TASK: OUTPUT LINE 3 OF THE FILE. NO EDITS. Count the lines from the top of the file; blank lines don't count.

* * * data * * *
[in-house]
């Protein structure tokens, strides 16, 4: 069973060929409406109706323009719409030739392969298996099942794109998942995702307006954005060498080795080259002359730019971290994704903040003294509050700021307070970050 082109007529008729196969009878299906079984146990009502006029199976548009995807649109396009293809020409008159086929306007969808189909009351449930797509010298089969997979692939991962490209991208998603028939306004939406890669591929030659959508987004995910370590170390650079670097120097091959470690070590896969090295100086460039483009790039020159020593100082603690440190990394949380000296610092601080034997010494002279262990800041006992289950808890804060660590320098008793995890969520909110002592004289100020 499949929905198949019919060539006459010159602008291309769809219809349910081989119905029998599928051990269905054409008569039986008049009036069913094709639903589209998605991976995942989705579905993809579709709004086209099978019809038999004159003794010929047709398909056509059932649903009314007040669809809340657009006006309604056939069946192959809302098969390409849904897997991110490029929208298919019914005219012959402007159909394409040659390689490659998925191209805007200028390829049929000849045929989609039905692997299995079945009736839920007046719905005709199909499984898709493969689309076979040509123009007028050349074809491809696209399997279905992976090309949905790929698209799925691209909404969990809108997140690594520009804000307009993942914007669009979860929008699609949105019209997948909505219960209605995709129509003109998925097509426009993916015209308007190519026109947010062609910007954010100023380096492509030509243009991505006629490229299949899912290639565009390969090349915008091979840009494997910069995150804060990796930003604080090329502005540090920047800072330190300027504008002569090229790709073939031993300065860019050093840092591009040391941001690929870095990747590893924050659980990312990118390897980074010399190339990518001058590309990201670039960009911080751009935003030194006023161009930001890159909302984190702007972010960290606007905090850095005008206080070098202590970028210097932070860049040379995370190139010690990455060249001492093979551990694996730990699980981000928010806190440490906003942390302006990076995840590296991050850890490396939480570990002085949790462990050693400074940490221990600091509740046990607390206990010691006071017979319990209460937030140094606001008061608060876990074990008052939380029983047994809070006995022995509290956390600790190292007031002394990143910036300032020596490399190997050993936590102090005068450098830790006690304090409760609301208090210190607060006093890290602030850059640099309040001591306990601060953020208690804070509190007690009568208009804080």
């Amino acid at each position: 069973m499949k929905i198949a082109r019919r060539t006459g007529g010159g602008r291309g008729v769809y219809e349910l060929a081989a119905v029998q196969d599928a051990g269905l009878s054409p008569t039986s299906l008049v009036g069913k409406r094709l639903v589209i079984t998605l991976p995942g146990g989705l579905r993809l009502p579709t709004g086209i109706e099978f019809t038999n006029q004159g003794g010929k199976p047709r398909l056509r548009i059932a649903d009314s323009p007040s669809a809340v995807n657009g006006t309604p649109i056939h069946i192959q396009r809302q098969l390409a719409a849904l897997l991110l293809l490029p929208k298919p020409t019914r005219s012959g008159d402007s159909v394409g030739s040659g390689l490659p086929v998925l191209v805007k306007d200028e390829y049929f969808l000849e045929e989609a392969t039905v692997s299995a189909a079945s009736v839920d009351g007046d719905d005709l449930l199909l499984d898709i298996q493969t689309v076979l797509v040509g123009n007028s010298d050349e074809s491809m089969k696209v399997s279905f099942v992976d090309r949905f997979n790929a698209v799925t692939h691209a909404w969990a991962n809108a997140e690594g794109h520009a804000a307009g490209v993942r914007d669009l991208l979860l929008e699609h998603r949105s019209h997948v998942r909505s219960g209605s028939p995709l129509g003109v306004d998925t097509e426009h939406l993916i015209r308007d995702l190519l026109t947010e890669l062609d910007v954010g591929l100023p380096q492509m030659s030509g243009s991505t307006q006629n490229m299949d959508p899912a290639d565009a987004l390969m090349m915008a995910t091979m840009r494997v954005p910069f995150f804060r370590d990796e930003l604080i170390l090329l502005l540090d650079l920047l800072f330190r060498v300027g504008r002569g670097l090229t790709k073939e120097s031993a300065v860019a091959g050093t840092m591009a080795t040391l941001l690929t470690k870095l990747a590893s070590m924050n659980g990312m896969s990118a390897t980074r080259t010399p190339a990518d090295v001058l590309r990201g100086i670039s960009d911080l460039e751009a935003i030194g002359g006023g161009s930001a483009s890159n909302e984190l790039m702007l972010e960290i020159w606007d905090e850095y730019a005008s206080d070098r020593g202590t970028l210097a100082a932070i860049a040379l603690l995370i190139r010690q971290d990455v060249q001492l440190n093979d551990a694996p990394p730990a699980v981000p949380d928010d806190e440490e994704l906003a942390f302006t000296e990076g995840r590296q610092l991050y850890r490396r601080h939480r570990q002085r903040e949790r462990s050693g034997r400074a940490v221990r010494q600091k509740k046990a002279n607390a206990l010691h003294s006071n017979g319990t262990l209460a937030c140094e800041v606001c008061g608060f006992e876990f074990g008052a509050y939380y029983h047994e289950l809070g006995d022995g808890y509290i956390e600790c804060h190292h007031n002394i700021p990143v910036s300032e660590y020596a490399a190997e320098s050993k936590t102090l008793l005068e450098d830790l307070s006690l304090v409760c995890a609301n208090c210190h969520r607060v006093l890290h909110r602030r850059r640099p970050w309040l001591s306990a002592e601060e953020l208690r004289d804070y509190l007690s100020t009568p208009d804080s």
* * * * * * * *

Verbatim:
């Amino acid at each position: 069973m499949k929905i198949a082109r019919r060539t006459g007529g010159g602008r291309g008729v769809y219809e349910l060929a081989a119905v029998q196969d599928a051990g269905l009878s054409p008569t039986s299906l008049v009036g069913k409406r094709l639903v589209i079984t998605l991976p995942g146990g989705l579905r993809l009502p579709t709004g086209i109706e099978f019809t038999n006029q004159g003794g010929k199976p047709r398909l056509r548009i059932a649903d009314s323009p007040s669809a809340v995807n657009g006006t309604p649109i056939h069946i192959q396009r809302q098969l390409a719409a849904l897997l991110l293809l490029p929208k298919p020409t019914r005219s012959g008159d402007s159909v394409g030739s040659g390689l490659p086929v998925l191209v805007k306007d200028e390829y049929f969808l000849e045929e989609a392969t039905v692997s299995a189909a079945s009736v839920d009351g007046d719905d005709l449930l199909l499984d898709i298996q493969t689309v076979l797509v040509g123009n007028s010298d050349e074809s491809m089969k696209v399997s279905f099942v992976d090309r949905f997979n790929a698209v799925t692939h691209a909404w969990a991962n809108a997140e690594g794109h520009a804000a307009g490209v993942r914007d669009l991208l979860l929008e699609h998603r949105s019209h997948v998942r909505s219960g209605s028939p995709l129509g003109v306004d998925t097509e426009h939406l993916i015209r308007d995702l190519l026109t947010e890669l062609d910007v954010g591929l100023p380096q492509m030659s030509g243009s991505t307006q006629n490229m299949d959508p899912a290639d565009a987004l390969m090349m915008a995910t091979m840009r494997v954005p910069f995150f804060r370590d990796e930003l604080i170390l090329l502005l540090d650079l920047l800072f330190r060498v300027g504008r002569g670097l090229t790709k073939e120097s031993a300065v860019a091959g050093t840092m591009a080795t040391l941001l690929t470690k870095l990747a590893s070590m924050n659980g990312m896969s990118a390897t980074r080259t010399p190339a990518d090295v001058l590309r990201g100086i670039s960009d911080l460039e751009a935003i030194g002359g006023g161009s930001a483009s890159n909302e984190l790039m702007l972010e960290i020159w606007d905090e850095y730019a005008s206080d070098r020593g202590t970028l210097a100082a932070i860049a040379l603690l995370i190139r010690q971290d990455v060249q001492l440190n093979d551990a694996p990394p730990a699980v981000p949380d928010d806190e440490e994704l906003a942390f302006t000296e990076g995840r590296q610092l991050y850890r490396r601080h939480r570990q002085r903040e949790r462990s050693g034997r400074a940490v221990r010494q600091k509740k046990a002279n607390a206990l010691h003294s006071n017979g319990t262990l209460a937030c140094e800041v606001c008061g608060f006992e876990f074990g008052a509050y939380y029983h047994e289950l809070g006995d022995g808890y509290i956390e600790c804060h190292h007031n002394i700021p990143v910036s300032e660590y020596a490399a190997e320098s050993k936590t102090l008793l005068e450098d830790l307070s006690l304090v409760c995890a609301n208090c210190h969520r607060v006093l890290h909110r602030r850059r640099p970050w309040l001591s306990a002592e601060e953020l208690r004289d804070y509190l007690s100020t009568p208009d804080s």